Oi, Sir, Don’t Call Me ‘Mate’!
I can’t stand it: being called ‘mate’! I’m not your m-a-t-e; I’m a paying customer. I don’t know you. I’ve come to spend my money in your establishment, so don’t pigeonhole me into your group of ‘friends’. Take me out for a few beers over a couple of years, send me a Christmas or birthday card even, maybe invite me round for dinner. Then – perhaps – I might possibly allow you to call me ‘mate’.
I was at lunch recently with an Australian mate … sorry … FRIEND of mine who enlightened me as to the etymology of the word ‘mate’:
It turns out it’s actually a pretty old word, dating back to the 14th century. It’s derived, on one side, from the Middle Low German word ‘mate’, meaning ‘one eating at the same table, messmate’ and, on the other, from Proto-Germanic ‘ga-maton’, meaning ‘food-together’. Interestingly, the word ‘meat’ also shares the same etymological roots. Who knew?
(Is this why I’m addressed as ‘mate’ in trendy meat concept hamburger & steak restaurants, I now ask myself?)
I have recently been reprimanded by my own team – which includes many women – for addressing them as ‘chaps’ in a general email! I wholeheartedly apologised for unwittingly using what I had not, until then, realised was, of course, a male-orientated term. Which just goes to show how a seemingly innocuous comment may cause offence and how we must all take the time to think how we address our co-workers, too. They expect and deserve the same respect and boundaries a customer does.
All this has got me thinking. We don’t need to be forced into a compulsory address when dealing with customers. We are in the hospitality industry, after all. There is a clue in the title. To be hospitable we must have the ease and disposition of receiving and treating guests in a warm, generous and friendly – yet not over-familiar – manner. We should look to our European cousins who do this so naturally: they use ‘señor’, ‘señorita’, ‘Monsieur’, ‘Madame’ effortlessly; it’s simply part of their culture.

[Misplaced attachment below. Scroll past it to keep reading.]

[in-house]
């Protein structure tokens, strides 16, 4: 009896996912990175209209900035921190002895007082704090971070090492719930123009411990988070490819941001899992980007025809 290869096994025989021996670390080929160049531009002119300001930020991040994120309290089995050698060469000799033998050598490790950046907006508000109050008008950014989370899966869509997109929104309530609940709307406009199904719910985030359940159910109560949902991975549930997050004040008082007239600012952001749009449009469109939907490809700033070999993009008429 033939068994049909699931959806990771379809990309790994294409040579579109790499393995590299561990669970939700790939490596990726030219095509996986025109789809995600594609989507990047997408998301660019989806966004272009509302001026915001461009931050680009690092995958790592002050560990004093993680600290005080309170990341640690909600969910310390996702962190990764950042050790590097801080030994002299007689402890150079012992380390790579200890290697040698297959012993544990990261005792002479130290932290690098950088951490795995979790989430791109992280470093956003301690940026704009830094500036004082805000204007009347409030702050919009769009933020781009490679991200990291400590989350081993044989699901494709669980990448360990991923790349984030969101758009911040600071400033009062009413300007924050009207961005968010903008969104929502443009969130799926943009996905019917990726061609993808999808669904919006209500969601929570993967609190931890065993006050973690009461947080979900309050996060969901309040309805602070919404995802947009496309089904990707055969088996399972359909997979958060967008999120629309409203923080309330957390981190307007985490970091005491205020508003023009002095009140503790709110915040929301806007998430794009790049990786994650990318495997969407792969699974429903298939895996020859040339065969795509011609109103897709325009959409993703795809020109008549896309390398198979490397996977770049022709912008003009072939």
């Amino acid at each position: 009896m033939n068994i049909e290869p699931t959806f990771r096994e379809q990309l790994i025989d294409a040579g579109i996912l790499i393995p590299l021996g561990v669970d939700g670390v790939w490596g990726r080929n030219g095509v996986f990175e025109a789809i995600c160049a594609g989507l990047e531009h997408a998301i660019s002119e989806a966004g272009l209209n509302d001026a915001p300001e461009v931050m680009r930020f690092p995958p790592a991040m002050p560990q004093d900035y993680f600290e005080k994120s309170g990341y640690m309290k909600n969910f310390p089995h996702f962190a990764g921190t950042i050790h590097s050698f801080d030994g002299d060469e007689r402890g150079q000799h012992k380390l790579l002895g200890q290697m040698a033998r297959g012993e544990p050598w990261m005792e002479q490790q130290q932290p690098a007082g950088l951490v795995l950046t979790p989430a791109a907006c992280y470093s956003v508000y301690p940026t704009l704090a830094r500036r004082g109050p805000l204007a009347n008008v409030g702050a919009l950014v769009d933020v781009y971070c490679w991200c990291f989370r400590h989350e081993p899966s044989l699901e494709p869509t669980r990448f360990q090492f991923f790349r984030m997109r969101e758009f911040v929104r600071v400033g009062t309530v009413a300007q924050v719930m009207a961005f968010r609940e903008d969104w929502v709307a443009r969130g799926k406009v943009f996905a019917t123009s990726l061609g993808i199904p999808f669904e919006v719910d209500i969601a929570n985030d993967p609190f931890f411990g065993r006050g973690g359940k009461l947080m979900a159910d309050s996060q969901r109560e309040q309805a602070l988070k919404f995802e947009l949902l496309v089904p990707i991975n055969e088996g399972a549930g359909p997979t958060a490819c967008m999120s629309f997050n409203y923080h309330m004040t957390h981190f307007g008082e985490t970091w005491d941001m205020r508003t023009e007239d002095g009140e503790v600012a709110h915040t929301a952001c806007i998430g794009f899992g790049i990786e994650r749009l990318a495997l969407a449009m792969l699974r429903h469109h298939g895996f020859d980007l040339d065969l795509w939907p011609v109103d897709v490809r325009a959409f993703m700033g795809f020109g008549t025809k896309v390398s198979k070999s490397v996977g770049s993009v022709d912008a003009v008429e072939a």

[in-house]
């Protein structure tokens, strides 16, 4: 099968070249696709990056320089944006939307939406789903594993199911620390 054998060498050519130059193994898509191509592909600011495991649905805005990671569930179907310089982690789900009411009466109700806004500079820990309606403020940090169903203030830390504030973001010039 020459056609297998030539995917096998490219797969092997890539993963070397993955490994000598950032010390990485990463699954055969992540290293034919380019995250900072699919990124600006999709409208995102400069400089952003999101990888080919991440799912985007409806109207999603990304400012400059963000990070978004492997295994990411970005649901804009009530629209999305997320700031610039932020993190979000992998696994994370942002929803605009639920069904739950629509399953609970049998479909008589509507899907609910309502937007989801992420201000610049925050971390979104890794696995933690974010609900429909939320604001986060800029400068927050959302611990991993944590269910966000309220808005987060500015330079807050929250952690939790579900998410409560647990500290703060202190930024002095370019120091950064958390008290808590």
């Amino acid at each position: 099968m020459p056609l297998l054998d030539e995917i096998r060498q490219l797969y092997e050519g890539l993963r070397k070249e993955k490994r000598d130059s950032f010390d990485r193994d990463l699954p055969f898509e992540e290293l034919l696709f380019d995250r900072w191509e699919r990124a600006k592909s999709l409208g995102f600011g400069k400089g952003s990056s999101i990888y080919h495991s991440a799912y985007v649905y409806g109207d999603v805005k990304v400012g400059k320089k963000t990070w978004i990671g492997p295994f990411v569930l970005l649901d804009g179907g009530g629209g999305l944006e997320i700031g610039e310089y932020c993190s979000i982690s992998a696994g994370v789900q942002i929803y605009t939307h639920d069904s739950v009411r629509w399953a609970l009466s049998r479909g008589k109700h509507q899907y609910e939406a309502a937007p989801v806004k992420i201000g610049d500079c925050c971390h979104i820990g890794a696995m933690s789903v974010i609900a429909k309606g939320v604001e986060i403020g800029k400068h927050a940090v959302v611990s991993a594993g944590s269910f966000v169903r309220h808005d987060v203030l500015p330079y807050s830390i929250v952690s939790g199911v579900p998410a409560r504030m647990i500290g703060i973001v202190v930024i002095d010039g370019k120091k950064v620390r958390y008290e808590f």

I believe the roles and hierarchy found in our British class system are probably to blame. I have a theory that our British stiffness – born of this class system and which, at times, can come across as curt or cold – lies at the heart of our industry’s oft-cited difficulty in coming across as natural and willing. Our ‘upstairs-downstairs’ mentality can make it hard for some of us to distinguish a polite, respectful ‘Sir’ from a servile, I’m-your-inferior ‘Sir’.
These two potential extremes flaw the value of our industry: ‘mate’ is too informal, ‘Sir’ can be too formal.
The point is this… We have to start believing in our own product, our own service, where all we have to be is knowledgeable, polite and to possess great hospitality skills. Don’t let your staff break down barriers with such a cheap throwaway address as ‘mate’. It’s simply not necessary. You wouldn’t hear our European cousins saying this and even with Trump in charge, it won’t be anytime soon that the Americans – who excel in hospitality – would dare address a paying customer in this way.
It sounds simple and, indeed, it is: keep the customer at the centre of the experience, be personable, be professional. That’s it!